The only sound echoing within the train compartment was the shuffling of cards. The hands holding the cards were pale, and long fingered. Her fingernails had bits of dirt under them, showing that the woman was no stranger to work. Her face was fixed with a placid expression; her poison hued eyes seemed glassed over, lost in thought. Her hair was a copper blonde color, and uncontrollably curly. Much to the displeasure of the woman, who hated said locks for getting in her face. Her messy hair was pulled into a bun and held in place by two silver handled paint brushes. This woman was a descendent of the Celtic tribe, and she also was a soothsayer. She saw things in her paintings, sometimes they were terrible things and other times they were good things.

The woman hardly moved when the train came to sudden halt. Standing she reached for her simple black suitcase. Suddenly she paused and glanced around. Seeing nobody outside the compartment she opened the suitcase. Books seemed to pour from its depths; a slight smile lifted her lips. Reaching past the books she pulled out a black drawstring pouch, which contained a rolled up paper with a protection pentagram on it, a crystal, sage, fishing lead, wormwood and lock of her own hair. After placing the pouch round her neck the woman closed her suitcase. The silver engraving on the black suitcase is thrown into the light, showing the name. "Aleena C. Malone."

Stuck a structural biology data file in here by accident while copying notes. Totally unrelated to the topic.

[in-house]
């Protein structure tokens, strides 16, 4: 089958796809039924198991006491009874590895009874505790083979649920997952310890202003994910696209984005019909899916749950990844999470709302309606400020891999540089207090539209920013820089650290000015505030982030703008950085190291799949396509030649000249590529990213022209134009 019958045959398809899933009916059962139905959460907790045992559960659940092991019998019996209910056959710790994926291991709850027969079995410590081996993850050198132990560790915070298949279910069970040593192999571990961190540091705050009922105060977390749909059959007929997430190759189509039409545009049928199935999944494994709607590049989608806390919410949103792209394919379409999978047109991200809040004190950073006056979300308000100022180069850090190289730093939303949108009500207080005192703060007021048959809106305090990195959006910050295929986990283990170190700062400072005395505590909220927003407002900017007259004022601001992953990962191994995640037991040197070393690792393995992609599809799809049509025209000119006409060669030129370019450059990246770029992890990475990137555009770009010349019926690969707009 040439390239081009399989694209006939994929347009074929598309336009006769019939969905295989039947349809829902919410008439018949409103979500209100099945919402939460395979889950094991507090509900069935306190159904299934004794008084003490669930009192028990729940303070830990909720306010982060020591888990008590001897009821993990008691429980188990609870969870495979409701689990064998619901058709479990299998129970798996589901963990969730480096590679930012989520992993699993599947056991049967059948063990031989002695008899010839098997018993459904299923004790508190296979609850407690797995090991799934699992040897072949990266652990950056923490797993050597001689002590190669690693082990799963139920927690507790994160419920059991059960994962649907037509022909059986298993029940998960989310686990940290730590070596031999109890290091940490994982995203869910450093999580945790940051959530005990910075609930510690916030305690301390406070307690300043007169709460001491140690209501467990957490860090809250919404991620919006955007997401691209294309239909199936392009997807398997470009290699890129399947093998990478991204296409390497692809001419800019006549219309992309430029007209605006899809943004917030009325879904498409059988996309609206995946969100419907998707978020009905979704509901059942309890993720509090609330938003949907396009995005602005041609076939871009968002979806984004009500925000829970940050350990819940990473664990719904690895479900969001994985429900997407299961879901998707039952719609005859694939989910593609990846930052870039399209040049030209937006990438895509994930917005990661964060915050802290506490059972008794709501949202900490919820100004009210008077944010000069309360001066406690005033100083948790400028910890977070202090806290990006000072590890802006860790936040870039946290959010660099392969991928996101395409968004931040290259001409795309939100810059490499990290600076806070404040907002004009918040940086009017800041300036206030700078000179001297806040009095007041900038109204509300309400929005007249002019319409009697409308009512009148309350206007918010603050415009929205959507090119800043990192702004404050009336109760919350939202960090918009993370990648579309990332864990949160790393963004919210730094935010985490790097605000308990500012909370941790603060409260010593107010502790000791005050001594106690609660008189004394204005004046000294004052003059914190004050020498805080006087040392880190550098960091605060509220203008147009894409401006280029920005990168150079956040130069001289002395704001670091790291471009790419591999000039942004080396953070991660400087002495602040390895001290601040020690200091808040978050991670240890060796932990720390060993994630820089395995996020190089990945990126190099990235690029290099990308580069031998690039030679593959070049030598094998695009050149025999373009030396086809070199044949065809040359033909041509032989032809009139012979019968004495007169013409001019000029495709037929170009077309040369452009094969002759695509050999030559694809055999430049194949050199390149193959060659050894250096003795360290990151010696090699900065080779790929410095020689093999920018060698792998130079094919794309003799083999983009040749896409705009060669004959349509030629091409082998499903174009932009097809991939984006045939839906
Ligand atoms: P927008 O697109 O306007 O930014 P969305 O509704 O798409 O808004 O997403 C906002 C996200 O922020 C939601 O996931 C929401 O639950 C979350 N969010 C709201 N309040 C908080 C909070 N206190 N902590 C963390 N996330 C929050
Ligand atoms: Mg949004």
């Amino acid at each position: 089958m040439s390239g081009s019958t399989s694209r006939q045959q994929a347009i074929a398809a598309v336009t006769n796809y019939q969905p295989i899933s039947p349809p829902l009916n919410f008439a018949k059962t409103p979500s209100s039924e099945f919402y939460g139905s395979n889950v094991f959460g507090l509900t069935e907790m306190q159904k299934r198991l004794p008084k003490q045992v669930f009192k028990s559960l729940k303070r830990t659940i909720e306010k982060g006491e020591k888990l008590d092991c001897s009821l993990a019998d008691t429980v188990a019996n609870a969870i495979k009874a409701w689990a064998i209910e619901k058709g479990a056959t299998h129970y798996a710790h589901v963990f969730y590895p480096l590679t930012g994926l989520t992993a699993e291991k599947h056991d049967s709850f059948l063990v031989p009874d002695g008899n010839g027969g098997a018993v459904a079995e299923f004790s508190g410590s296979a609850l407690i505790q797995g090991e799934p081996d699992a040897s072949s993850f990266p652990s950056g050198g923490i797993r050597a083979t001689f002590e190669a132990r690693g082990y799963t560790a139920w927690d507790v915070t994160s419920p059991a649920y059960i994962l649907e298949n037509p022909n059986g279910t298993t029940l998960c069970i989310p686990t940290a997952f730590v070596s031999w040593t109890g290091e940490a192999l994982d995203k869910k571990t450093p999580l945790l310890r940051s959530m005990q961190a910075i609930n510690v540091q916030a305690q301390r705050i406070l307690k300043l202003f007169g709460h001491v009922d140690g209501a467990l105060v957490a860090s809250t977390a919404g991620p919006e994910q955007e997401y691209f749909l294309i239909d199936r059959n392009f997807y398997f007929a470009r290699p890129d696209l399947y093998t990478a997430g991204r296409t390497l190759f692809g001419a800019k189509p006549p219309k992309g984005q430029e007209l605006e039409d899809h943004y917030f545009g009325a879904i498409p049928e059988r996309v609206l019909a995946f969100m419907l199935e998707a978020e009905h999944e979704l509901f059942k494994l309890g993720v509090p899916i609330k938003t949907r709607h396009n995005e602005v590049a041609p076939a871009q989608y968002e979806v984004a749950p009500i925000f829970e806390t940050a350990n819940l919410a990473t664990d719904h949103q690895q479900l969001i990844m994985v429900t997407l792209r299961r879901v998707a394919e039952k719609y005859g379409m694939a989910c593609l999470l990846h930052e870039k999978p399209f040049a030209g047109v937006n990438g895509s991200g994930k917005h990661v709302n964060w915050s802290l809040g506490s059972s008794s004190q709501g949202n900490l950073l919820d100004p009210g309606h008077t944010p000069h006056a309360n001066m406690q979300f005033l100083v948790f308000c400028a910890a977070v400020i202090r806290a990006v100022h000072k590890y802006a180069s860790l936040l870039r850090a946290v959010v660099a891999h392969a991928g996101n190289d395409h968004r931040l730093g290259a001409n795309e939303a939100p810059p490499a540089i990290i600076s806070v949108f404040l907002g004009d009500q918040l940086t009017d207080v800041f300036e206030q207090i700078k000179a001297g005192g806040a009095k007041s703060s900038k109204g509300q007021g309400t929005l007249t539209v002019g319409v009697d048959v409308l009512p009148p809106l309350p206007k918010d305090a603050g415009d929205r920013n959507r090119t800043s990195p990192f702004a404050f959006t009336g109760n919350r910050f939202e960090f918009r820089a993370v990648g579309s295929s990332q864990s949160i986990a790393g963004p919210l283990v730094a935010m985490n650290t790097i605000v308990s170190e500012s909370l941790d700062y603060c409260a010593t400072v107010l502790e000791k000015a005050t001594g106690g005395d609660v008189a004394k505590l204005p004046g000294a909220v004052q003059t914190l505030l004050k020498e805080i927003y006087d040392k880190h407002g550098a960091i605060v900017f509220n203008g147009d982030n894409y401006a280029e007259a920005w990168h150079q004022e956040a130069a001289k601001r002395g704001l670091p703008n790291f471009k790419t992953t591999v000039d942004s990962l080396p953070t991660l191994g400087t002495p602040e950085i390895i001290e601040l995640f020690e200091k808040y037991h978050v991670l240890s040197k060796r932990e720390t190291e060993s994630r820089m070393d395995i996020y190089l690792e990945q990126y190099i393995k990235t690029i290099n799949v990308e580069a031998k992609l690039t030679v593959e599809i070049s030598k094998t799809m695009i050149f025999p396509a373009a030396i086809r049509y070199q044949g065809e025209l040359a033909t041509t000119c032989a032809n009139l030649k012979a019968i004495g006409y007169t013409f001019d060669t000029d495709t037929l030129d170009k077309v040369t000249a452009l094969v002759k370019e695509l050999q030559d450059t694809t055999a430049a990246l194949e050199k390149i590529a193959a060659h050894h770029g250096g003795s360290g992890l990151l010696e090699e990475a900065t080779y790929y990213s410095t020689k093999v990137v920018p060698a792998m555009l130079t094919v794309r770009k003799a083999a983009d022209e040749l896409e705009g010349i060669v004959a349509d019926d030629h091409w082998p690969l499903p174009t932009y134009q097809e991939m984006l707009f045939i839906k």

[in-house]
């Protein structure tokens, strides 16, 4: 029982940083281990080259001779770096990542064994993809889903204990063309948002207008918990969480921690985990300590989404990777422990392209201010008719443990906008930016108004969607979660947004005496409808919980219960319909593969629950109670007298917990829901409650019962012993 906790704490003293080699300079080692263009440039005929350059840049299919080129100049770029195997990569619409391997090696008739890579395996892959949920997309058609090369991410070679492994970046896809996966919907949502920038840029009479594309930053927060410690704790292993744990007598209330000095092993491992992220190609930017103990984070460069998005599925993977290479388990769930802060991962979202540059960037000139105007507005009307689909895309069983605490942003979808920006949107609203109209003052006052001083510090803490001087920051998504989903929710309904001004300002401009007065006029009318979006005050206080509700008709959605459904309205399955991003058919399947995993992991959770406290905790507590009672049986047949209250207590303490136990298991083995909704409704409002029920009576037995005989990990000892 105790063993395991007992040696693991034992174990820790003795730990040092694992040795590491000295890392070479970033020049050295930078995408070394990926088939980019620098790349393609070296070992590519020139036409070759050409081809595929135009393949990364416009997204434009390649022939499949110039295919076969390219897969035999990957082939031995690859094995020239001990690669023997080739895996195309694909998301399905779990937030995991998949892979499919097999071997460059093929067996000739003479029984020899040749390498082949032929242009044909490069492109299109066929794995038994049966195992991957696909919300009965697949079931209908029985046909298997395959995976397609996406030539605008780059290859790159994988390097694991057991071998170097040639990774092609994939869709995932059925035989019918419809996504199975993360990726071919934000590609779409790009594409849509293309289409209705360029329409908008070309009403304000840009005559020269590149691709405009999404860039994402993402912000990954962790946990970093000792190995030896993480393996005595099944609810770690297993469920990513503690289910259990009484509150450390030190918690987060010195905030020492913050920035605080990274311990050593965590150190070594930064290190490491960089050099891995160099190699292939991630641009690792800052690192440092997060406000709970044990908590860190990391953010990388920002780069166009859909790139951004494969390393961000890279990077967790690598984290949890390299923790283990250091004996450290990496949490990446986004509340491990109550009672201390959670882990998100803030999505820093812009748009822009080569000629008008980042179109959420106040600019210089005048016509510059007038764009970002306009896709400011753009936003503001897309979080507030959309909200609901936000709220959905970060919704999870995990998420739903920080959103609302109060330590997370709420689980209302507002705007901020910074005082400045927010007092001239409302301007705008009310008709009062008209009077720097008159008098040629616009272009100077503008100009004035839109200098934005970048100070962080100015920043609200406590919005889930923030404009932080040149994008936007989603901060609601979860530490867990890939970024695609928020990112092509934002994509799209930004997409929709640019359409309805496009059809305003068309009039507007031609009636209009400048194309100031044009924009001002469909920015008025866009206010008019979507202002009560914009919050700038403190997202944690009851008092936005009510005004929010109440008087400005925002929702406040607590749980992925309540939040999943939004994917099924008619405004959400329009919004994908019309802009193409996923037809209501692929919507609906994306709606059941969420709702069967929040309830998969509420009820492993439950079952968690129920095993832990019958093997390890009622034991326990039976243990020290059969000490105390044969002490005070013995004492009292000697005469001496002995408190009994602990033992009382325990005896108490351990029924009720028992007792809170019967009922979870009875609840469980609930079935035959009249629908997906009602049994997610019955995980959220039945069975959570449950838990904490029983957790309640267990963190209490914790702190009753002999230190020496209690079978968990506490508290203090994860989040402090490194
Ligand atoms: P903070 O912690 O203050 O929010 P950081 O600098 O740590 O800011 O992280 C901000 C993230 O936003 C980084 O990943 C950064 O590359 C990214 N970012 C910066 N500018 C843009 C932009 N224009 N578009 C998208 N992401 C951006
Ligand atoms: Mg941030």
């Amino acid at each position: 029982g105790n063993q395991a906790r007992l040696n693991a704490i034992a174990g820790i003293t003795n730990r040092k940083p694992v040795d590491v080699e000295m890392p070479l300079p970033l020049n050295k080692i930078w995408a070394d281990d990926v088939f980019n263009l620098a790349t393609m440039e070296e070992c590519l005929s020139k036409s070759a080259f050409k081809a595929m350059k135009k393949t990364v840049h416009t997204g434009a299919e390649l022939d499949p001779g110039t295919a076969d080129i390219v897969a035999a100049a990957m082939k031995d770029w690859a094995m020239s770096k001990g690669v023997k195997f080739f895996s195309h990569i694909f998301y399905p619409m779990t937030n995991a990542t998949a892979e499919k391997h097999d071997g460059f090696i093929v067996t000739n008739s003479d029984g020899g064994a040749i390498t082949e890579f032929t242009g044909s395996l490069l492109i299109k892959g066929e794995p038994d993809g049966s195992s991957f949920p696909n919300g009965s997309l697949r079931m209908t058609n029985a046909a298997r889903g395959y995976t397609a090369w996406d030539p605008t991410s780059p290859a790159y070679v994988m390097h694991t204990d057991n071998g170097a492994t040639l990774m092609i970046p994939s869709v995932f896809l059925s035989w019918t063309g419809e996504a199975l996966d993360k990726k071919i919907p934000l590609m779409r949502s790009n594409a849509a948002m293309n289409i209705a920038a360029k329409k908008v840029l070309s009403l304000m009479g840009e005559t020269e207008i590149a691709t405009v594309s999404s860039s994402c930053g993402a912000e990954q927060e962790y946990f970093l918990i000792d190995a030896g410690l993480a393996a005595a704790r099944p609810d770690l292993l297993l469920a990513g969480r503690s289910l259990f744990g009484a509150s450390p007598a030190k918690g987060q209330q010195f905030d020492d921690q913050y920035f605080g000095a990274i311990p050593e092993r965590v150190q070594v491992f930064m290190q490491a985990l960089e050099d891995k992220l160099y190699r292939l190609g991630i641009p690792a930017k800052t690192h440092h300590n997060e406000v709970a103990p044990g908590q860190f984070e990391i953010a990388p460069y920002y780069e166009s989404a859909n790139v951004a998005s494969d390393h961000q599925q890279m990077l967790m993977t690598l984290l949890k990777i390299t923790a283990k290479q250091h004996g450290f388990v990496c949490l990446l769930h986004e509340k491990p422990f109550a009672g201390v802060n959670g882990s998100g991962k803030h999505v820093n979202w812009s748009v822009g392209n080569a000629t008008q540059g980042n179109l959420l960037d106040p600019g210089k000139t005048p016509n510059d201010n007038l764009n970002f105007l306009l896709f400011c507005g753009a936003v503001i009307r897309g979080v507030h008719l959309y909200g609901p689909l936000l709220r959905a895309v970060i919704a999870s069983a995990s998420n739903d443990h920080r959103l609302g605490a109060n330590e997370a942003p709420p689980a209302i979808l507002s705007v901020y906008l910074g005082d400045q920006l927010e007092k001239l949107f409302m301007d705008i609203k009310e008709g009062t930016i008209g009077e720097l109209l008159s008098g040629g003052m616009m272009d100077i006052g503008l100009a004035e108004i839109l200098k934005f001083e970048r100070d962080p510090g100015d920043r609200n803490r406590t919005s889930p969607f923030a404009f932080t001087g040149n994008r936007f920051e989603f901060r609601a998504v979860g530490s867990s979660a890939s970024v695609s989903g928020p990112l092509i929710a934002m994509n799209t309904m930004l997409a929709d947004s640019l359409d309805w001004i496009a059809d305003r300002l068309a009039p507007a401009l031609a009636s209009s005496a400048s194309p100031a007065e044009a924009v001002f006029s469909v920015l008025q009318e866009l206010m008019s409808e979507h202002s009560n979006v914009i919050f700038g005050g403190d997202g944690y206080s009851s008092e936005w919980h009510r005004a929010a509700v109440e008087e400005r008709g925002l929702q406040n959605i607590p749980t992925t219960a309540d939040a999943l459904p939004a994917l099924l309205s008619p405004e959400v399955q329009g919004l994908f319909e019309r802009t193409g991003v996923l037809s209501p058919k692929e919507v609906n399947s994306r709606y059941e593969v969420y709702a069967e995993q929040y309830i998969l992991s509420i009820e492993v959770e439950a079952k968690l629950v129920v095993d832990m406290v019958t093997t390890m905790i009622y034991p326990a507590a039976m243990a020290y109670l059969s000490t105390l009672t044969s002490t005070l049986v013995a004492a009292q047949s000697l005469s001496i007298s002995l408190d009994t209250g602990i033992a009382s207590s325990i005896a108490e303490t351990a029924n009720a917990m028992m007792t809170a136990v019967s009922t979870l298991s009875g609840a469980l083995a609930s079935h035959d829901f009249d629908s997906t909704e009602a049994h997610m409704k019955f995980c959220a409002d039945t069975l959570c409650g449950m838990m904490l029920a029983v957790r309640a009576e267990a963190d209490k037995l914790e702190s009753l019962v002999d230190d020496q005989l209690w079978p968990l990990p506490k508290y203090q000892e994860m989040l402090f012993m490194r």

Stepping out of the train Aleena squinted up at the sun. She had to admit she liked it; it was a nice change from the overcast skies of New York. But she had a feeling she would be just as red as a tomato by the time she was finished with her research here. Unlike most of the inhabitants of this town, her skin was milk white and none accustom to this kind of environment.

Shrugging she continued on. Aleena did have business to attend to after all. She was here to set up shop and study the basics of voodoo, and at the moment New Orleans was infamous for the good and evil factors of it. Aleena had heard of Mama Odie and the Shadowman. But she held no interest in the Shadowman, Mama Odie was her only interest when it came to a teacher in the arts of voodoo.

As Aleena reached the small city the sights and smells were beguiling. The place smelled of Cajun spices, and jazz music could be heard from every house. It was very different from the rundown streets of New York, everything was happy and cheery, but it still had an undertone, a mystery dying to be unwrapped. A full blown smiled captured Aleena's lips. She had only been here for a few minutes and she could tell this town was going to be one of her prized areas of travel. It was nothing but perfect and enriching. Picking up her the hems of her dark blue skirts, she carried on taking in every bit of the city, one peice at a time.